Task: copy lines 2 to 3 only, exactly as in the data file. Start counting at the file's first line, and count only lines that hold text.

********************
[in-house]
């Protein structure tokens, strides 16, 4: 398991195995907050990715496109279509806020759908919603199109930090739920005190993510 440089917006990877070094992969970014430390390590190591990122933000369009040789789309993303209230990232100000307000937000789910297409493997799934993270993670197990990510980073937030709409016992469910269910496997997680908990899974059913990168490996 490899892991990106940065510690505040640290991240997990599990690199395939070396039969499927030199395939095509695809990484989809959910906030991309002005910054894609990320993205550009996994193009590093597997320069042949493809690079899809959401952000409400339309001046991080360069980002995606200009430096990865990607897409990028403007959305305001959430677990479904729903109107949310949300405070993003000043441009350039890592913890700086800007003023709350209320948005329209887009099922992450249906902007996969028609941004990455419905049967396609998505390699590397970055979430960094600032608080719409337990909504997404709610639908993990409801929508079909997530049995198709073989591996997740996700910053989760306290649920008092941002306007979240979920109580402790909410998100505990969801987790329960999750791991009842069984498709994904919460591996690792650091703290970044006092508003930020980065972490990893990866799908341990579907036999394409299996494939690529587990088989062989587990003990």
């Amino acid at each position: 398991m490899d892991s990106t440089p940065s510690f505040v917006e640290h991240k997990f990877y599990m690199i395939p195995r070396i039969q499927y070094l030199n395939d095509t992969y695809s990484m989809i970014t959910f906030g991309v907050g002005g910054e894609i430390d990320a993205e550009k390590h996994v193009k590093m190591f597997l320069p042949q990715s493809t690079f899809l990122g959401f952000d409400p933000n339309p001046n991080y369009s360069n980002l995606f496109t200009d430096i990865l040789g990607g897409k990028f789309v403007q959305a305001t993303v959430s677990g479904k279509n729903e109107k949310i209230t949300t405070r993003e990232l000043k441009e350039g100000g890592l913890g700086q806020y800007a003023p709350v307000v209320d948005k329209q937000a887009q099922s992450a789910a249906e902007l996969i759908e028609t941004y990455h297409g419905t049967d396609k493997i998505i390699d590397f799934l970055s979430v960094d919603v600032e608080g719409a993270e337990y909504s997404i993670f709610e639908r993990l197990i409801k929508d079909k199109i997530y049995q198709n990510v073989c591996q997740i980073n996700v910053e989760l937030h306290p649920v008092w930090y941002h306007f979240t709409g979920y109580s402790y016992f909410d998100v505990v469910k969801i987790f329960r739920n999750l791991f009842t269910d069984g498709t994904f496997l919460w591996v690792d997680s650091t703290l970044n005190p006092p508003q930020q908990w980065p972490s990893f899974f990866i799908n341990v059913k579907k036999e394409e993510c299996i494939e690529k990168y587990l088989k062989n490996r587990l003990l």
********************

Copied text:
């Protein structure tokens, strides 16, 4: 398991195995907050990715496109279509806020759908919603199109930090739920005190993510 440089917006990877070094992969970014430390390590190591990122933000369009040789789309993303209230990232100000307000937000789910297409493997799934993270993670197990990510980073937030709409016992469910269910496997997680908990899974059913990168490996 490899892991990106940065510690505040640290991240997990599990690199395939070396039969499927030199395939095509695809990484989809959910906030991309002005910054894609990320993205550009996994193009590093597997320069042949493809690079899809959401952000409400339309001046991080360069980002995606200009430096990865990607897409990028403007959305305001959430677990479904729903109107949310949300405070993003000043441009350039890592913890700086800007003023709350209320948005329209887009099922992450249906902007996969028609941004990455419905049967396609998505390699590397970055979430960094600032608080719409337990909504997404709610639908993990409801929508079909997530049995198709073989591996997740996700910053989760306290649920008092941002306007979240979920109580402790909410998100505990969801987790329960999750791991009842069984498709994904919460591996690792650091703290970044006092508003930020980065972490990893990866799908341990579907036999394409299996494939690529587990088989062989587990003990």
């Amino acid at each position: 398991m490899d892991s990106t440089p940065s510690f505040v917006e640290h991240k997990f990877y599990m690199i395939p195995r070396i039969q499927y070094l030199n395939d095509t992969y695809s990484m989809i970014t959910f906030g991309v907050g002005g910054e894609i430390d990320a993205e550009k390590h996994v193009k590093m190591f597997l320069p042949q990715s493809t690079f899809l990122g959401f952000d409400p933000n339309p001046n991080y369009s360069n980002l995606f496109t200009d430096i990865l040789g990607g897409k990028f789309v403007q959305a305001t993303v959430s677990g479904k279509n729903e109107k949310i209230t949300t405070r993003e990232l000043k441009e350039g100000g890592l913890g700086q806020y800007a003023p709350v307000v209320d948005k329209q937000a887009q099922s992450a789910a249906e902007l996969i759908e028609t941004y990455h297409g419905t049967d396609k493997i998505i390699d590397f799934l970055s979430v960094d919603v600032e608080g719409a993270e337990y909504s997404i993670f709610e639908r993990l197990i409801k929508d079909k199109i997530y049995q198709n990510v073989c591996q997740i980073n996700v910053e989760l937030h306290p649920v008092w930090y941002h306007f979240t709409g979920y109580s402790y016992f909410d998100v505990v469910k969801i987790f329960r739920n999750l791991f009842t269910d069984g498709t994904f496997l919460w591996v690792d997680s650091t703290l970044n005190p006092p508003q930020q908990w980065p972490s990893f899974f990866i799908n341990v059913k579907k036999e394409e993510c299996i494939e690529k990168y587990l088989k062989n490996r587990l003990l």